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I'm trying to understand the following statement (which is section 53 of the Crimes Act 1961 in New Zealand, bolding mine) -

"Every one in peaceable possession of any movable thing under a claim of right, and every one acting under his or her authority, is protected from criminal responsibility for defending his or her possession by the use of reasonable force, even against a person entitled by law to possession, if he or she does not strike or do bodily harm to the other person."

FWIW, the only relevant information in the Interpretation section of the act states -

"to injure means to cause actual bodily harm"

I realise I don't understand the exact meaning of bodily harm.

A (fictitious) scenario - I'm reading a book I bought with money from a joint account and another owner of the account attempts to snatch book from me. If I prevent this accidentally scratch that person while so doing, have I caused them bodily harm?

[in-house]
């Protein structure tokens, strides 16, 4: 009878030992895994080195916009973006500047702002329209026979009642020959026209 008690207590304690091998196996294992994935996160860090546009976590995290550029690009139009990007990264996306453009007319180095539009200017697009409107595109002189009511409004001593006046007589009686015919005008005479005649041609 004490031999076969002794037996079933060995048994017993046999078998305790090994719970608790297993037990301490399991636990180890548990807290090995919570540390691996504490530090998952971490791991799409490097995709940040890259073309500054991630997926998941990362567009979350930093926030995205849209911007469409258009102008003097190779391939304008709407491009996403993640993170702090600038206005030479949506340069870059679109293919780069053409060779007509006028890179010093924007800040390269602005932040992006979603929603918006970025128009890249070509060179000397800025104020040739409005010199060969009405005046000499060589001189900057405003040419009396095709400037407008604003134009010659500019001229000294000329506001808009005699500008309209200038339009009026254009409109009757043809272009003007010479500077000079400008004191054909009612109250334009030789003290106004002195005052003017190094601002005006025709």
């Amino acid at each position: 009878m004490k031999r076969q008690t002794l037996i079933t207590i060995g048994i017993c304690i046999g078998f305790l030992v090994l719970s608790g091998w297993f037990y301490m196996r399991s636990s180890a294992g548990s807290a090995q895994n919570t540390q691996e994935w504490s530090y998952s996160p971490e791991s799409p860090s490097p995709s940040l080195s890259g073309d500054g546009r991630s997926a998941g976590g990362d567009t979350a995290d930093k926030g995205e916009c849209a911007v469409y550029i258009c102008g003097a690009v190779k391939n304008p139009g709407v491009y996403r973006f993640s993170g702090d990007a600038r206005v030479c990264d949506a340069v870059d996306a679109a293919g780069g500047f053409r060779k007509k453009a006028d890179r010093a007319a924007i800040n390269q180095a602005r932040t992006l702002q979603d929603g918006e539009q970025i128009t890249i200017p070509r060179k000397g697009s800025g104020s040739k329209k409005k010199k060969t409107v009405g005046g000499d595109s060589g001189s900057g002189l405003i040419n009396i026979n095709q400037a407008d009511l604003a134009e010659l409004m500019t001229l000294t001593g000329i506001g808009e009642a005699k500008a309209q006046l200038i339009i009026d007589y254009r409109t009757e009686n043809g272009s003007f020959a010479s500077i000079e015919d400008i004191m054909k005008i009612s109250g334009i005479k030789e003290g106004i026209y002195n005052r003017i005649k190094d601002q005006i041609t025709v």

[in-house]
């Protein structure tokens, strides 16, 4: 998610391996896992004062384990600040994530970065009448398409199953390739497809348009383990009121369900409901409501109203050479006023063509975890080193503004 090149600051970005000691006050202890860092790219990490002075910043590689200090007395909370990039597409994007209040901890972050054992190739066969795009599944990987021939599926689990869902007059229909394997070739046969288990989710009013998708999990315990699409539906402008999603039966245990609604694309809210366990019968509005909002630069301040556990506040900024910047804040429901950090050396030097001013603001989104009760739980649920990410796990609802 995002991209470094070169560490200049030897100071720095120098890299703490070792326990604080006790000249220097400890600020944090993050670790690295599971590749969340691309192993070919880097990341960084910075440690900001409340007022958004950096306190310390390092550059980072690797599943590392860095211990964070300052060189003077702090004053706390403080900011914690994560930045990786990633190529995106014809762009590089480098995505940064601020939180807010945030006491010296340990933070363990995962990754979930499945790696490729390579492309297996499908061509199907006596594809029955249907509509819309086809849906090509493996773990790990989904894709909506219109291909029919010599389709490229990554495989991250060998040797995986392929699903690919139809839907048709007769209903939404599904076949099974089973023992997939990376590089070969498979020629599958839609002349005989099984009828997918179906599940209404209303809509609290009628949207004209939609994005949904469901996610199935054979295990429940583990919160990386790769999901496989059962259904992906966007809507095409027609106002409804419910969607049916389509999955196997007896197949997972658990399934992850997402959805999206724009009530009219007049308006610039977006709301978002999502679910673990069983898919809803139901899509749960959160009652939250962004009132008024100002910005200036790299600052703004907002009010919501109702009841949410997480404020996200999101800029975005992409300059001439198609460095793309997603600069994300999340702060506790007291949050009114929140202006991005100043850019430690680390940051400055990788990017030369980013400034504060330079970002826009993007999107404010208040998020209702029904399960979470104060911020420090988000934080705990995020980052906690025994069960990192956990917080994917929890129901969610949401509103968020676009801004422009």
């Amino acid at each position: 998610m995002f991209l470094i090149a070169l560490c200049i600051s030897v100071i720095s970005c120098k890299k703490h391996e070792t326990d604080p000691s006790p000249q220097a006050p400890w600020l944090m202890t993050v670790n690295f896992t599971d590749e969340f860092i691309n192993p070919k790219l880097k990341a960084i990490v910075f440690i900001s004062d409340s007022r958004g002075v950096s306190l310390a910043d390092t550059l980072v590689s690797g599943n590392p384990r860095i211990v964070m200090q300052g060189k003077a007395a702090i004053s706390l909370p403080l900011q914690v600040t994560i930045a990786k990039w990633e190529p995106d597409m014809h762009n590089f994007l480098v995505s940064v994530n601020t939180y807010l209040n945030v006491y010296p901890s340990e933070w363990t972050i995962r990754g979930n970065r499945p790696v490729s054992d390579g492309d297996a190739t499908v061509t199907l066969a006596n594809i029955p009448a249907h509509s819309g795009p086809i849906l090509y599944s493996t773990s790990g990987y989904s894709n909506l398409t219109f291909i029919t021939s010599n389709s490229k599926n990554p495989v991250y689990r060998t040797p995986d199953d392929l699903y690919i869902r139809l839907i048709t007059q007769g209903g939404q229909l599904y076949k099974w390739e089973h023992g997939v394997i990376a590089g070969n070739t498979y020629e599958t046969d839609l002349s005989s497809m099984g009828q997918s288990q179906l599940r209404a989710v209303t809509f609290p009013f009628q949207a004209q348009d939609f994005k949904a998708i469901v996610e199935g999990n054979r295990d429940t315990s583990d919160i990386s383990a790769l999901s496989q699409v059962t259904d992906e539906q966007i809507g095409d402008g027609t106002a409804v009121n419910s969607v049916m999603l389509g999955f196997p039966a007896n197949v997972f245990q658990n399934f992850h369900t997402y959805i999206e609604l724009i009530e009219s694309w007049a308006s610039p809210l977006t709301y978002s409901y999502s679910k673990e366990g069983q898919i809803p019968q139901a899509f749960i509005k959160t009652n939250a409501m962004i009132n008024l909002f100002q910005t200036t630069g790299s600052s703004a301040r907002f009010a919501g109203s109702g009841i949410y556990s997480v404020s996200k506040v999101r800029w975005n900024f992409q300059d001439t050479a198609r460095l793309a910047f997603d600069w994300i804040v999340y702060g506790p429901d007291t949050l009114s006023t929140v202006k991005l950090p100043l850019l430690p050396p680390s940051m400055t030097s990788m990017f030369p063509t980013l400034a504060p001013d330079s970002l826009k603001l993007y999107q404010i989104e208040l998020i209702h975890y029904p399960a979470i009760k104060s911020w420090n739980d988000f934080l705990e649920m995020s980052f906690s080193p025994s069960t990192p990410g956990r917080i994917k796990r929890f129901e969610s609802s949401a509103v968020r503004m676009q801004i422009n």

Is it relevant if I just grazed the skin or if there is a line of blood? What if I did not actually cause visible damage but caused pain which lasted a short while?

The problem I have here is the juxtaposition of "reasonable force" and "bodily harm"

Thinking on this further, what is the difference between bodily harm and grivious bodily harm?

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    Maybe change the example to the other person is trying to take the book and in blocking him you graze or inadvertently elbow him. A plain reading says that the person in possession can defend, so in your current scenario once the other person snatched the book then he is in possession and has a right to defend against you. (IANAL and not from NZ). – Damila Aug 7 at 2:21

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